A 3-year-old girl had been diagnosed with type 2 diabetes, but early medical interventions may reverse the problem especially among children.
A University of Texas pediatric endocrinologist Dr Michael Yafi presented the case of the young Hispanic girl in the recent European conference about diabetes in Sweden. According to the written report, the girl, whose name was not identified but lived in Houston, was brought to the hospital for childhood obesity. She was more than 75 pounds. Girls her age should be only 28 to 33 pounds. Children around this age should also be losing their rounded tummy and have got slimmer.
According to the family, the little girl had been urinating more frequently and complained of excessive thirst, which are some of the common signs and symptoms of diabetes. Although her other medical history was considered "unremarkable," she was still diagnosed with type 2 diabetes based on lab tests. They also ruled out type 1 diabetes, also known as juvenile diabetes, as this occurs way earlier in childhood.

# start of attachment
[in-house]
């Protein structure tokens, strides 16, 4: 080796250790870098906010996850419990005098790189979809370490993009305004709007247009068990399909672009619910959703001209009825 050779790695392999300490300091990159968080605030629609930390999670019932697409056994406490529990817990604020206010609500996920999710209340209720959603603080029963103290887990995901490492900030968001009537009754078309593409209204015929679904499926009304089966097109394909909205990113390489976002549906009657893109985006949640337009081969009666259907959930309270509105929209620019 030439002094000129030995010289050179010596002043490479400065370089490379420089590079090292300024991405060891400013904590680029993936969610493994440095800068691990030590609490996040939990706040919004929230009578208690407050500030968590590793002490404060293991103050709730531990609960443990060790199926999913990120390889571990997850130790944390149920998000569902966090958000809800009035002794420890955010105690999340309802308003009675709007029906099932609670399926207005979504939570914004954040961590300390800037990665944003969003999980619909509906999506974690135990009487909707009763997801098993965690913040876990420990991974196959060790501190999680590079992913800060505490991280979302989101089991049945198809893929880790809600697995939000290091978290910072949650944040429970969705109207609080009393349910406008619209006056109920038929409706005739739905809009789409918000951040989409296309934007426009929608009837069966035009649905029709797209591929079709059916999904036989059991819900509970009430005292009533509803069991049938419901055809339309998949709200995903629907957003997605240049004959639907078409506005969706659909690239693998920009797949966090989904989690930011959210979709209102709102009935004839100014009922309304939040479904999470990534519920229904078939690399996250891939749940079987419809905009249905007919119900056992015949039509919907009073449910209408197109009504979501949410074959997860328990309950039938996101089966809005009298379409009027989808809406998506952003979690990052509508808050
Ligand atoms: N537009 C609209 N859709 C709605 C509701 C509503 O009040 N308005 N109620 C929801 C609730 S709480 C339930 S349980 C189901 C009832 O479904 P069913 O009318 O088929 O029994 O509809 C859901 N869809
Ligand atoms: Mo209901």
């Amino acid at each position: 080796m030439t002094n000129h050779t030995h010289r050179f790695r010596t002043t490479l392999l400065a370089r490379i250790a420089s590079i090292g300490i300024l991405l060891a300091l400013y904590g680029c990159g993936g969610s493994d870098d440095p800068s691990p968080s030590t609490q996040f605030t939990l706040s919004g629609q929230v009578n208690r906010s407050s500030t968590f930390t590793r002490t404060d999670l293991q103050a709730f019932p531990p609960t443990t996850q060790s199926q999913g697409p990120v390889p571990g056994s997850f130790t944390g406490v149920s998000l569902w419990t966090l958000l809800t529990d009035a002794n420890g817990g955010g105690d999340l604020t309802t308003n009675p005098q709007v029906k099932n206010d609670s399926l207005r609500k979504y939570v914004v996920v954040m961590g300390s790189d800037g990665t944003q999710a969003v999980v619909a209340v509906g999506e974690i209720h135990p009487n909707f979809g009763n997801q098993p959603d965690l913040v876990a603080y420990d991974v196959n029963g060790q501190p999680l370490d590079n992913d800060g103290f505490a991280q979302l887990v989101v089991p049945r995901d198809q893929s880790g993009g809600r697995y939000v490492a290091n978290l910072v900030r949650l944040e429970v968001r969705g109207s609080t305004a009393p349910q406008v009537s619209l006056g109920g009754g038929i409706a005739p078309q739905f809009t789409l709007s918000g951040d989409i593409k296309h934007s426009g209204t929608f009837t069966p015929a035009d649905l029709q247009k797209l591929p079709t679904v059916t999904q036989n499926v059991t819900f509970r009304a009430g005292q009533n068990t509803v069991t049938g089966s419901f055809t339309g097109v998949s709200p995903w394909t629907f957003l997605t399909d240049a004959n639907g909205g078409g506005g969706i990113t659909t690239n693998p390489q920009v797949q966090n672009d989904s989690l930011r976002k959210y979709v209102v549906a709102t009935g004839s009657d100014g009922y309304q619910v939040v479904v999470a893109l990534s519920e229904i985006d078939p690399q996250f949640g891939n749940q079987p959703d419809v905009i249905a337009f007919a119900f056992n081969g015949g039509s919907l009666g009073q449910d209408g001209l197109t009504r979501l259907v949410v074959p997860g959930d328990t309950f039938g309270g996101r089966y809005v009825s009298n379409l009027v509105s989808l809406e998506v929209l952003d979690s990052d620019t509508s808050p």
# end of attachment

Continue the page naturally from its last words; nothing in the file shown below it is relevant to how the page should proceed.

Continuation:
Upon further analysis of the girl's habits, the doctor discovered that the family was maintaining a poor nutritional diet with emphasis on foods that are high in fat and calories. The family doesn't have any history of the disease, but both the parents are also obese.
Fortunately, the doctor and his team were able to reverse the condition by putting the child on metformin, a common drug that improves the body's response to insulin. It also controls the disease itself, lowering the risk of stroke and heart attack.
He also recommended a significant change of lifestyle, including increasing the child's physical activity and modifying eating habits like eating healthier choices and consuming them in smaller portions.
Within 6 months of treatment, the girl lost more than 70% of her body weight, and her insulin levels are now normal, which suggests she no longer has the disease. This shows that with early medical screening and intervention, correct therapies, and lifestyle modification, the condition can be effectively managed.
Obesity is linked to type 2 diabetes, a modifiable disease caused by an increased insulin resistance. Although childhood obesity in the United States is fairly stable, the numbers are still high.